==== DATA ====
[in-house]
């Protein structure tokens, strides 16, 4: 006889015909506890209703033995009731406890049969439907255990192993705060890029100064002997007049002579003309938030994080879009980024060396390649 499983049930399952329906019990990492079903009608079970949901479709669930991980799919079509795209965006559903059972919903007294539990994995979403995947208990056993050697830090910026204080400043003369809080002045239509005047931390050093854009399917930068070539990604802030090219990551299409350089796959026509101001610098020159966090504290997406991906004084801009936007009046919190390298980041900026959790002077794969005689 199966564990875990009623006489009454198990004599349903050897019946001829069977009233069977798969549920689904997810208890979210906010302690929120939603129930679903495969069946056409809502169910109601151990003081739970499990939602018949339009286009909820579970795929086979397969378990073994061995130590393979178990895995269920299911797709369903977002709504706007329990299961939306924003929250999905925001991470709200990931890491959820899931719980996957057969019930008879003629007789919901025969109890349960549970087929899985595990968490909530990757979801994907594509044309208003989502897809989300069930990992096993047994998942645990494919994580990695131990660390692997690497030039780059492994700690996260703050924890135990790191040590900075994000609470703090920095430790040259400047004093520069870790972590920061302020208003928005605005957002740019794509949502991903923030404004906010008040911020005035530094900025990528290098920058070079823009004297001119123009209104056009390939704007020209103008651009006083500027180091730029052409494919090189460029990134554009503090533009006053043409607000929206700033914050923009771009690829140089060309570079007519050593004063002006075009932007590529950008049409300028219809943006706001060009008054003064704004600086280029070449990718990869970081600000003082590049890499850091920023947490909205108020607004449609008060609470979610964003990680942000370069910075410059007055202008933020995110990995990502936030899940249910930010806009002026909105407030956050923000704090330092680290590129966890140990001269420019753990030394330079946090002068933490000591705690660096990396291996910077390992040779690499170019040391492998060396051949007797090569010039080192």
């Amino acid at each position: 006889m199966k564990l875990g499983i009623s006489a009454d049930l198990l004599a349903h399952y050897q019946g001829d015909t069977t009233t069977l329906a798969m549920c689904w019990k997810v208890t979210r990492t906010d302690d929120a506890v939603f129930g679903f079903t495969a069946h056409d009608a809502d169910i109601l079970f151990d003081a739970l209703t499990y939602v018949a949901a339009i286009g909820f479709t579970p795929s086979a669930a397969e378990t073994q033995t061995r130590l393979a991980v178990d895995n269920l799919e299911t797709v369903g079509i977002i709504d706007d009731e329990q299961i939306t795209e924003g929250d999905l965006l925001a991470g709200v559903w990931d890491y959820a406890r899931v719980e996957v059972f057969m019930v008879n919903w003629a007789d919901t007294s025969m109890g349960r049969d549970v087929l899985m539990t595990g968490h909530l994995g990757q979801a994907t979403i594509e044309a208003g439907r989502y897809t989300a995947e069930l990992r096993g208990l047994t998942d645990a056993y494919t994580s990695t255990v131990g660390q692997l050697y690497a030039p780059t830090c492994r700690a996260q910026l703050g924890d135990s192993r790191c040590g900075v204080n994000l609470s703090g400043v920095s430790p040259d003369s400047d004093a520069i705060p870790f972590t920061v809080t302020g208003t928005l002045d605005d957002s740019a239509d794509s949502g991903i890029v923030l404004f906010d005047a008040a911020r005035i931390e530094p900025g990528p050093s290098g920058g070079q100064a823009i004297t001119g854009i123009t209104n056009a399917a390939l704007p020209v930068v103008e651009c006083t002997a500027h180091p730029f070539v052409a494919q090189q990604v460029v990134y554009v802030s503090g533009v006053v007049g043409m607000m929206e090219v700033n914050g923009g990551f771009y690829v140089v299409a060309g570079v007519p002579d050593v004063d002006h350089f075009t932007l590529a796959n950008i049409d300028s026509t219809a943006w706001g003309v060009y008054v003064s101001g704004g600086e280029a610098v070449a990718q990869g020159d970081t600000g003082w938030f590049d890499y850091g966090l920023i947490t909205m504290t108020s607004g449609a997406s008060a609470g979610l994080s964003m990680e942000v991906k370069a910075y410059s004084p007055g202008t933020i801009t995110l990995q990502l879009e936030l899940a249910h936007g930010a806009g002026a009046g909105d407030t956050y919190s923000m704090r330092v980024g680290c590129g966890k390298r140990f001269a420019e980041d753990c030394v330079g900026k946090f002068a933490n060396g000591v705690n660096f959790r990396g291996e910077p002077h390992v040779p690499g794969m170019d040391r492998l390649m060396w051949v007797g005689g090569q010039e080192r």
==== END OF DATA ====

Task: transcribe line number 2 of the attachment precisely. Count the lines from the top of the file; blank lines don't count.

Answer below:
């Protein structure tokens, strides 16, 4: 006889015909506890209703033995009731406890049969439907255990192993705060890029100064002997007049002579003309938030994080879009980024060396390649 499983049930399952329906019990990492079903009608079970949901479709669930991980799919079509795209965006559903059972919903007294539990994995979403995947208990056993050697830090910026204080400043003369809080002045239509005047931390050093854009399917930068070539990604802030090219990551299409350089796959026509101001610098020159966090504290997406991906004084801009936007009046919190390298980041900026959790002077794969005689 199966564990875990009623006489009454198990004599349903050897019946001829069977009233069977798969549920689904997810208890979210906010302690929120939603129930679903495969069946056409809502169910109601151990003081739970499990939602018949339009286009909820579970795929086979397969378990073994061995130590393979178990895995269920299911797709369903977002709504706007329990299961939306924003929250999905925001991470709200990931890491959820899931719980996957057969019930008879003629007789919901025969109890349960549970087929899985595990968490909530990757979801994907594509044309208003989502897809989300069930990992096993047994998942645990494919994580990695131990660390692997690497030039780059492994700690996260703050924890135990790191040590900075994000609470703090920095430790040259400047004093520069870790972590920061302020208003928005605005957002740019794509949502991903923030404004906010008040911020005035530094900025990528290098920058070079823009004297001119123009209104056009390939704007020209103008651009006083500027180091730029052409494919090189460029990134554009503090533009006053043409607000929206700033914050923009771009690829140089060309570079007519050593004063002006075009932007590529950008049409300028219809943006706001060009008054003064704004600086280029070449990718990869970081600000003082590049890499850091920023947490909205108020607004449609008060609470979610964003990680942000370069910075410059007055202008933020995110990995990502936030899940249910930010806009002026909105407030956050923000704090330092680290590129966890140990001269420019753990030394330079946090002068933490000591705690660096990396291996910077390992040779690499170019040391492998060396051949007797090569010039080192």